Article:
Megan, the girl who was my maid of honor in my wedding, and I joke about how someday we are going to be the old church ladies talking about days gone by. We laugh about it, but I wonder if this is actually something to aspire to. Yes, we picture this group of ladies as the people throwing bridal showers, catching up on church gossip, and organizing meals to take to families. But, I think these ladies have done more than that. Can you imagine how many lives they have touched as the teacher of three generations of a family? How many stories do they have of Gods’s continuing faithfulness as they were faithful to him?
So, although I’m sure they all will admit that they love putting together things like bridal showers, I think we need to work on not taking for granted the work that this generation had taken part in through teaching our kids about their Savior.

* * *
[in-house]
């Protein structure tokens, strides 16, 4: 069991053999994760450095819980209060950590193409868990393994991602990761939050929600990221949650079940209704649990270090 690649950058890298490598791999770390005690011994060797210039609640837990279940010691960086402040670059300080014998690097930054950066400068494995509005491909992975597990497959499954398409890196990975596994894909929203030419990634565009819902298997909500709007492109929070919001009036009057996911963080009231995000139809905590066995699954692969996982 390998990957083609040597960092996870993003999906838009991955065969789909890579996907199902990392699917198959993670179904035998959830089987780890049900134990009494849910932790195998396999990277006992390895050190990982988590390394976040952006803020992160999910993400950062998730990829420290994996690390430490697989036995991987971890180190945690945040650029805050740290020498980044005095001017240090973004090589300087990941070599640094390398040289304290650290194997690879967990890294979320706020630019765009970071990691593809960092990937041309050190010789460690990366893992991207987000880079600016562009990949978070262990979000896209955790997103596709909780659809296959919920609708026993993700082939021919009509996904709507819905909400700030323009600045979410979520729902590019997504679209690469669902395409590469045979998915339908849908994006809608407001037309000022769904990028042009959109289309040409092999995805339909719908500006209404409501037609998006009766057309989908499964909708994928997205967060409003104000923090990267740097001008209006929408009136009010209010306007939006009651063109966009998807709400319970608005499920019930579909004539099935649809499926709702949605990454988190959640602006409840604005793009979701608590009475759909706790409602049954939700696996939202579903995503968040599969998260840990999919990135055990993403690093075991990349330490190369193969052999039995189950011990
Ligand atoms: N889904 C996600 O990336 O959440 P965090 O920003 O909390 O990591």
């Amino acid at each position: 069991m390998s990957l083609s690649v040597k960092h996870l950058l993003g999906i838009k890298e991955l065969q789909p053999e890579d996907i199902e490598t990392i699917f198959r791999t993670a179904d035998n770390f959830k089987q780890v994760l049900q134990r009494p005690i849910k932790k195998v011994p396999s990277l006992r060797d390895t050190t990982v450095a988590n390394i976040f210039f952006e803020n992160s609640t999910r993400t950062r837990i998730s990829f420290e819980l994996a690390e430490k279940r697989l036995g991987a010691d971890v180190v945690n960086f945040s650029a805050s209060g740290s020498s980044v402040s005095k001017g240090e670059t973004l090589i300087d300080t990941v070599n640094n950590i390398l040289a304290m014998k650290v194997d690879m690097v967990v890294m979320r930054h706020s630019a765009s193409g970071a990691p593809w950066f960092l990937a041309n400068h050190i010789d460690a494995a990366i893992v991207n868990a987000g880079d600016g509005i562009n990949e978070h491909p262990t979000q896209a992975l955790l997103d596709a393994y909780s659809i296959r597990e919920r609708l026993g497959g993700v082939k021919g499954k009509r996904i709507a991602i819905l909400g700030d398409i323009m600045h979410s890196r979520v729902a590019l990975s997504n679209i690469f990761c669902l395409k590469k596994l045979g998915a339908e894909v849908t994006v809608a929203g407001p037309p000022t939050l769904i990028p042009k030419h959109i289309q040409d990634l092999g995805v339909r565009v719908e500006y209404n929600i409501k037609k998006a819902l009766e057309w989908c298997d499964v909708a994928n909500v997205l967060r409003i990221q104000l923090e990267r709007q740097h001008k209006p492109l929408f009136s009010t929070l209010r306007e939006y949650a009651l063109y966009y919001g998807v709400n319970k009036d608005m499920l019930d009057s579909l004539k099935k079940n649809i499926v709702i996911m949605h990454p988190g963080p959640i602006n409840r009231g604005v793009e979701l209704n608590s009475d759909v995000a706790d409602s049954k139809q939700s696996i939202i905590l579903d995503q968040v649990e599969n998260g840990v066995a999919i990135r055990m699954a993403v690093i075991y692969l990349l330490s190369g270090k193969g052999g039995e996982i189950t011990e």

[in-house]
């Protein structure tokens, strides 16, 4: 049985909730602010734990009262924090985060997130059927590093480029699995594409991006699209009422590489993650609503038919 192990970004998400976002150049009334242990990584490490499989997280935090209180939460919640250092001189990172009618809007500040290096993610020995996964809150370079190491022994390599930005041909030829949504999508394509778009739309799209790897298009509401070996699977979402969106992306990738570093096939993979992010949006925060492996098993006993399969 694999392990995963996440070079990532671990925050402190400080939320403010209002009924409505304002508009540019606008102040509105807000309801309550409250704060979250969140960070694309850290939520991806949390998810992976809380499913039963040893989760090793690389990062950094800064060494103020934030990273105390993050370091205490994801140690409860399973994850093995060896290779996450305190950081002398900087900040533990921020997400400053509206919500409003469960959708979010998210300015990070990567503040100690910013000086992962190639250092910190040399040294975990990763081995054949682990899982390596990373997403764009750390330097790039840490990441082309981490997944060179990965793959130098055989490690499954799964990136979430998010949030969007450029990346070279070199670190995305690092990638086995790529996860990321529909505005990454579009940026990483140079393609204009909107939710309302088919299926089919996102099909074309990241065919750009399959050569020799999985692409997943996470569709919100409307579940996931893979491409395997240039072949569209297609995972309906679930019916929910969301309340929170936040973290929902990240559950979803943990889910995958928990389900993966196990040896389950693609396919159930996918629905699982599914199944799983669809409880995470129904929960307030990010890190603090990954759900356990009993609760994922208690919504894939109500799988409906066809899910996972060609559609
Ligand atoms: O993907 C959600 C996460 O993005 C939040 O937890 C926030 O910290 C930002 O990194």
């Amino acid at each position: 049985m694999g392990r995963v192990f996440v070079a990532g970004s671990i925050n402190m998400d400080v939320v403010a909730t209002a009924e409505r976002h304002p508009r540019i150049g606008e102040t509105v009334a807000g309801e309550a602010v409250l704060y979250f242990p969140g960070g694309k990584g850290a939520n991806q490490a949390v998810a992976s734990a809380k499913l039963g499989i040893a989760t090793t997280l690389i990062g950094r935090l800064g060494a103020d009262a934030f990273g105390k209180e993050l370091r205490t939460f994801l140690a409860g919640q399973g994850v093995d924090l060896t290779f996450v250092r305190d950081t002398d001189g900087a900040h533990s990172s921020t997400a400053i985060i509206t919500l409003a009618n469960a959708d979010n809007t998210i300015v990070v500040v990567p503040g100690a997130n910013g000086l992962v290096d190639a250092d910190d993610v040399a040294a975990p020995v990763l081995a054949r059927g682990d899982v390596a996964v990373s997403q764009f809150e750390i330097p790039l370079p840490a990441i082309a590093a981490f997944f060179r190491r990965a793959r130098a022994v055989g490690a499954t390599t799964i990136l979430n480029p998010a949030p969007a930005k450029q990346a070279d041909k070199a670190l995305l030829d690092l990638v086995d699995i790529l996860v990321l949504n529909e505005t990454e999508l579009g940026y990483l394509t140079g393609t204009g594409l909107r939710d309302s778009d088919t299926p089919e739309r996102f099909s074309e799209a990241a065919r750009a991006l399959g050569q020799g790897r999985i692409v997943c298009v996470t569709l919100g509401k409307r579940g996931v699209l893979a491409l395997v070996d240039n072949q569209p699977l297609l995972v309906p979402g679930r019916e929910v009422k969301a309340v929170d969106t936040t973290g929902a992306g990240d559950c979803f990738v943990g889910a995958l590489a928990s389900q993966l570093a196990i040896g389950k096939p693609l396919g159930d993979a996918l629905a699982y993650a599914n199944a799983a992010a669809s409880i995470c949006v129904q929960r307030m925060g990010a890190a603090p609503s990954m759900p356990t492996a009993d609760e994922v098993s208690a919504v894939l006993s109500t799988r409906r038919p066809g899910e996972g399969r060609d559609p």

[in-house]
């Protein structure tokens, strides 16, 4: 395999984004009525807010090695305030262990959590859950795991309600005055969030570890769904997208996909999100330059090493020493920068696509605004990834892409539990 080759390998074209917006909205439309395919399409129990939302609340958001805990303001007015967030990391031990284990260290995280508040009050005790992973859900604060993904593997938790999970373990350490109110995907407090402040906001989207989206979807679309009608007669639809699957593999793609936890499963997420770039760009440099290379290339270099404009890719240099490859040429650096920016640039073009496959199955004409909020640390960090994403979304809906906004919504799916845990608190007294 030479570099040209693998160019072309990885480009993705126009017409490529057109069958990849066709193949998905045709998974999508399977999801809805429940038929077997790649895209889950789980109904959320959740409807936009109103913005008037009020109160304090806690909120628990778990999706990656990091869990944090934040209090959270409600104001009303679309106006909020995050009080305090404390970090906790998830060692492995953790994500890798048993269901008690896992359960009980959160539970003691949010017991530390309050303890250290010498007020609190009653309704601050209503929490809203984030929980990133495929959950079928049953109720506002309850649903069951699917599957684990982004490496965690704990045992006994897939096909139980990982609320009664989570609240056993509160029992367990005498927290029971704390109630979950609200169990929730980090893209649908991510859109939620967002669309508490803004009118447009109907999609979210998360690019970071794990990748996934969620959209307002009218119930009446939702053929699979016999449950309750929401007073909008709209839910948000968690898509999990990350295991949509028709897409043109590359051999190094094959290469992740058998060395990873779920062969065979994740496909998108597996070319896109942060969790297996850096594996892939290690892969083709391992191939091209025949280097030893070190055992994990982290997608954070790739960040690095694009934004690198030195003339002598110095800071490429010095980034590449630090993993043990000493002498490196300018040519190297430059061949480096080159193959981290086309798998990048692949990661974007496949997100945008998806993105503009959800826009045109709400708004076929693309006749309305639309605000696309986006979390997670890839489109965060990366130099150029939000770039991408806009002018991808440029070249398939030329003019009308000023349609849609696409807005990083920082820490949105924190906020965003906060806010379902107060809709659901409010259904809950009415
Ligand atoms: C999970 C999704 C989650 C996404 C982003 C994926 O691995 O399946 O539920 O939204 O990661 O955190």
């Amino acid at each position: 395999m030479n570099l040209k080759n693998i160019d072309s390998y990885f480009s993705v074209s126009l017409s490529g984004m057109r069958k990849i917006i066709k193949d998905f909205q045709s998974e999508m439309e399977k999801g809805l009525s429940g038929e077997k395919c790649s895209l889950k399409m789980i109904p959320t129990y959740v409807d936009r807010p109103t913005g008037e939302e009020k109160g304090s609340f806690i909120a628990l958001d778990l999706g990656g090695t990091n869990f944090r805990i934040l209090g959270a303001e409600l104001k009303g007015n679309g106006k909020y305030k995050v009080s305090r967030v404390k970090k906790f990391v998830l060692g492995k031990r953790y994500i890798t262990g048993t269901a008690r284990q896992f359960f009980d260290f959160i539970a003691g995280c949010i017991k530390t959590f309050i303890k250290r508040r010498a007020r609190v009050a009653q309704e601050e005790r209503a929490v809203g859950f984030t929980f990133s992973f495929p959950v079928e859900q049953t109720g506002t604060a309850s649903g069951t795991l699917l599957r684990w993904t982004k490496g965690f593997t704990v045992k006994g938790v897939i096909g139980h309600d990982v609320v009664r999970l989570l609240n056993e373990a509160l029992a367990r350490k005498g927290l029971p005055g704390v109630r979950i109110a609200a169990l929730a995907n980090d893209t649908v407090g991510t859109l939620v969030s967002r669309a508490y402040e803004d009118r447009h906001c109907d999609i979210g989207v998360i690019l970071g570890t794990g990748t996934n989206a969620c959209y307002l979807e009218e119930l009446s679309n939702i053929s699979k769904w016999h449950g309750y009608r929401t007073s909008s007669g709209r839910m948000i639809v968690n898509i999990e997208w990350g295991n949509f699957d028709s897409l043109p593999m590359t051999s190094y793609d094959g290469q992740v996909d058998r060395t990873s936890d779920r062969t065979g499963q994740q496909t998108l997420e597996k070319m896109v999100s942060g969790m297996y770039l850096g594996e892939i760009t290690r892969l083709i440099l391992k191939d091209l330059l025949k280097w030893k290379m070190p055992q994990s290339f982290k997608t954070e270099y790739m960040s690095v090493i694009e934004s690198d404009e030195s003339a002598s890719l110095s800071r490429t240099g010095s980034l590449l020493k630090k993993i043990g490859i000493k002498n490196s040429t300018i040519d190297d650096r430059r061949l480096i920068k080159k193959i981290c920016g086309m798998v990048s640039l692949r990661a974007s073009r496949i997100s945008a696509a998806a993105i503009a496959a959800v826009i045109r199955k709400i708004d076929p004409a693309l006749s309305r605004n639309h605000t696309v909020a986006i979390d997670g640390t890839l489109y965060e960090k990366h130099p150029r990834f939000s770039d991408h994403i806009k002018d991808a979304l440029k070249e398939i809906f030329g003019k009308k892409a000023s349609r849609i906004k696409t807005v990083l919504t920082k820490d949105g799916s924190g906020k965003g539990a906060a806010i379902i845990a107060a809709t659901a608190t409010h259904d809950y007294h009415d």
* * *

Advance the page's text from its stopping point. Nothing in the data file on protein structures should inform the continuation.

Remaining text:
I’ve had a lot of people comment on how Aaron and I handle friends and being in large groups together in the last few months. I like to say that we don’t have separation anxiety, but really I think it is more than that. Aaron is out this evening seeing a friend in town and attending a college guys Bible study. Honestly, part of me is enjoying the quiet apartment. I’m being a nerd and catching up on my Greek in between working on this blog and tidying up the apartment. I think the fact that we can be apart is a choice – a choice to be confident in each other’s love and commitment and a choice to remain able to operate and have fun without having the other attached at the hip.
I have to admit that I don’t know how accurate this is; we’ve only been married for two months. Don’t get me wrong, I love spending time with him. I’ve found, however, that we have a lot of fun catching up after the fact, even when the separation was just during work when we were in the same building with different people. Older couples have told us that this is healthy, but it is definitely something I am learning to balance. The line between able to operate independently and have our own friends and neglecting each other is not one I have been able to draw yet. I guess that is something we have the next fifty years to figure out.